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San Diego City Council Set To Vote On 5G Technology Antenna Regulations

This Feb. 25, 2019 file photo shows a banner of the 5G network is displayed d...

Photo by Manu Fernandez / AP

Above: This Feb. 25, 2019 file photo shows a banner of the 5G network is displayed during the Mobile World Congress wireless show, in Barcelona, Spain.

San Diego City Council is set to consider new antenna regulations for 5G technology at Tuesday’s meeting.

5G technology promises faster download speeds, less congested networks, longer device battery life and more augmented reality for mobile phone users. To make this possible new antennas need to be installed throughout the city.

Listen to this story by Lynn Walsh

The antennas, called small cell antennas, are a little larger than a lunch box. Greg Hopkins, assistant director of Development Services Department for the city, said unlike antennas for the current 4G technology, 5G antennas have to be clustered closer together.

“With 4G technology, the antennas can be half a mile to a mile apart,” he said. “5G operates differently.”

In October 2018, the federal government approved the acceleration of installing 5G technology across the country using small cell antennas. Hopkins said that forced cities, including San Diego to take action.

“We spent months working on revamping our approval processes,” he said. “With the old process it used to take us six to nine months to approve applications, but now we are required to review applications in 60 days for installation on existing poles and 90 days for installation on new poles.”

The city is allowed to regulate the visual impact and safety of the installation of cell towers and is proposing new regulations it says are meant to protect neighborhood aesthetics, especially in historic areas. This includes requiring antennas be painted to match poles and mounting brackets be concealed. The real goal though, Hopkins said, is to get as much of the equipment underground as possible.

Community groups are praising the proposed rules but some industry leaders say the city is moving too quickly. KPBS reached out to AT&T for comment on the regulations but did not receive a response. Verizon would not comment on the proposed regulations. This document explains the proposed regulations and includes photos of what the antennas could look like once installed. The local chapter of the Communications Workers of America is supporting a court challenge to the federal government's role in accelerating the installation of 5G technology. Read their stance in this document.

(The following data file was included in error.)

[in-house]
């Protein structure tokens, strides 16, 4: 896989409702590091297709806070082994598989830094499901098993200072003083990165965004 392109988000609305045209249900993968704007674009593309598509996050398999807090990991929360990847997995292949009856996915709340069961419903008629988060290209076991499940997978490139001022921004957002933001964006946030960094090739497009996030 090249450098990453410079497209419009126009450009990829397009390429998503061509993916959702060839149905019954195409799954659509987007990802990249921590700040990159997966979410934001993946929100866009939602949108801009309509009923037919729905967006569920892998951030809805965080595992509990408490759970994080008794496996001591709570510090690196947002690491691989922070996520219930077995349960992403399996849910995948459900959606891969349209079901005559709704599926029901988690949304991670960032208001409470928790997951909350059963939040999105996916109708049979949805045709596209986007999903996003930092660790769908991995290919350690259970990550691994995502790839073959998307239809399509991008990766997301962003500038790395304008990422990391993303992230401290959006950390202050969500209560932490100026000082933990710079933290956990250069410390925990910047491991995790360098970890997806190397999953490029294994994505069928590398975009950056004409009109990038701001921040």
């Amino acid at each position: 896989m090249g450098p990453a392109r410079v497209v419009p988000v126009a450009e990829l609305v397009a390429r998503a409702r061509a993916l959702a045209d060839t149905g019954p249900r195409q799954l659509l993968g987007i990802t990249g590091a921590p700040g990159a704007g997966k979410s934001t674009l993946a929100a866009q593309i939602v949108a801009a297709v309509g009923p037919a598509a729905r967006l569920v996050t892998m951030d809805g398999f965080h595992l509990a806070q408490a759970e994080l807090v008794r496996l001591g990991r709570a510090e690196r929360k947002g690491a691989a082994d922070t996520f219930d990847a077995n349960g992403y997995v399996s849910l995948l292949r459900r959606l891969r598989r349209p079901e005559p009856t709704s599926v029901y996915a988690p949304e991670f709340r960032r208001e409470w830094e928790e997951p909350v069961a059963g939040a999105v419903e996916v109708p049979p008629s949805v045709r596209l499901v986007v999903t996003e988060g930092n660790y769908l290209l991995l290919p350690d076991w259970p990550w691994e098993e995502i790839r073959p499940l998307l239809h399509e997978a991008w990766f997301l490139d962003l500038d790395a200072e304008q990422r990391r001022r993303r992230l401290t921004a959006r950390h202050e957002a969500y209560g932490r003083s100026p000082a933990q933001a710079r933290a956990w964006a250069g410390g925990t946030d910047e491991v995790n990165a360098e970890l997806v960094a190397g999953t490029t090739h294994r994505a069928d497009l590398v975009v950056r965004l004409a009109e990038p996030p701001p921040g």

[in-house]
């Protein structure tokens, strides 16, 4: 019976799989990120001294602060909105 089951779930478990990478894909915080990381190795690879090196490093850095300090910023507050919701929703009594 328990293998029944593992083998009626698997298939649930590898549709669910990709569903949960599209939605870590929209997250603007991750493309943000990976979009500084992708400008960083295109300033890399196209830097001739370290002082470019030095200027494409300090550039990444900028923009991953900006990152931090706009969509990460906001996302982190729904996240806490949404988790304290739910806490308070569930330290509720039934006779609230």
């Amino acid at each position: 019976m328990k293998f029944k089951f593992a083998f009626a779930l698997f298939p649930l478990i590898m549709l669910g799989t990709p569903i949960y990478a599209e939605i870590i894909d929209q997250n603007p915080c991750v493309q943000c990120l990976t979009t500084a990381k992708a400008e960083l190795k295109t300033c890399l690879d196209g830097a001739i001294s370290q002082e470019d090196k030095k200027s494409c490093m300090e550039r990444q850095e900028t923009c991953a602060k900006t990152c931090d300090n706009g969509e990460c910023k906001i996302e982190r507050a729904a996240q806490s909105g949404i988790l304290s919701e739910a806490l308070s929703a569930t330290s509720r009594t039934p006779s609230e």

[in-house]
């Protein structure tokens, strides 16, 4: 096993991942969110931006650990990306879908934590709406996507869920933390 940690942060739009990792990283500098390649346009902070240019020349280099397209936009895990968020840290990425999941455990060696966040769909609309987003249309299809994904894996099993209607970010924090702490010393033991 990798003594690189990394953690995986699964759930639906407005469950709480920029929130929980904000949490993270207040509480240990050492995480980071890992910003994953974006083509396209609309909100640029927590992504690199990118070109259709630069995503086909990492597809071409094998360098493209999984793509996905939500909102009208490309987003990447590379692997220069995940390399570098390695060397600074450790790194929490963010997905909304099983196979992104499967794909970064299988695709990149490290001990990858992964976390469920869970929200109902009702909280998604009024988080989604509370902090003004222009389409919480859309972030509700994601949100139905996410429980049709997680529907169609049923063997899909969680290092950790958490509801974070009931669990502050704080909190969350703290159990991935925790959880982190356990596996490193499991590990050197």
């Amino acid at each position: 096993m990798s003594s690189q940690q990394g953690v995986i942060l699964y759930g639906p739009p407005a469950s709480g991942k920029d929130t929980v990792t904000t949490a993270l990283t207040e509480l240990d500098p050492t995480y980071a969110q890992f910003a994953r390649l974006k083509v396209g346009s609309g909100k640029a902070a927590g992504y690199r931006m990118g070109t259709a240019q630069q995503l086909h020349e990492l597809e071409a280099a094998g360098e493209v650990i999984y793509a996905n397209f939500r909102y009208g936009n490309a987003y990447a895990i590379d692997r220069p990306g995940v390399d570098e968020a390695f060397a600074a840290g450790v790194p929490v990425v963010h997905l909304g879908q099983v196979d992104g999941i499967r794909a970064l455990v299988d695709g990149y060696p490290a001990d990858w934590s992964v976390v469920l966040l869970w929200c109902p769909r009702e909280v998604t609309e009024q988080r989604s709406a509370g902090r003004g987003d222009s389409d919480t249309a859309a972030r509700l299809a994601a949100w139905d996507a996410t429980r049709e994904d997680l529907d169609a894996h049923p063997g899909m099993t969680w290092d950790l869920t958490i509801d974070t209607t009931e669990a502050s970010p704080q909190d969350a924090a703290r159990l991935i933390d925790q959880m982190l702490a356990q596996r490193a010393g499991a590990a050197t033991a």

Hopkins said his department, which is the permit arm of the city, is already processing permits for this technology.

“Currently we have received about 1,400 small cell-related permits, which includes 5G but not all of them are 5G,” he said. “The companies are all trying to be the first ones out there, so we are getting quite inundated with permit applications. You will probably start seeing these on the street later this year or beginning of next.”

He said the city “probably won’t limit” the number of permits given but there are a finite number of light poles and traffic signals. In addition, some of the poles will not be approved for antennas to be installed due to safety concerns.

Companies can request approval from the city to install new poles for the antennas. The city, Hopkins said, has an “unmet needs” list which details where they would like new street lights to be installed. A company could use this list to install both a new street light and 5G technology if it gets approval from the city. He said there are “thousands and thousands” of locations on that list.

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Aired: July 22, 2019 | Transcript

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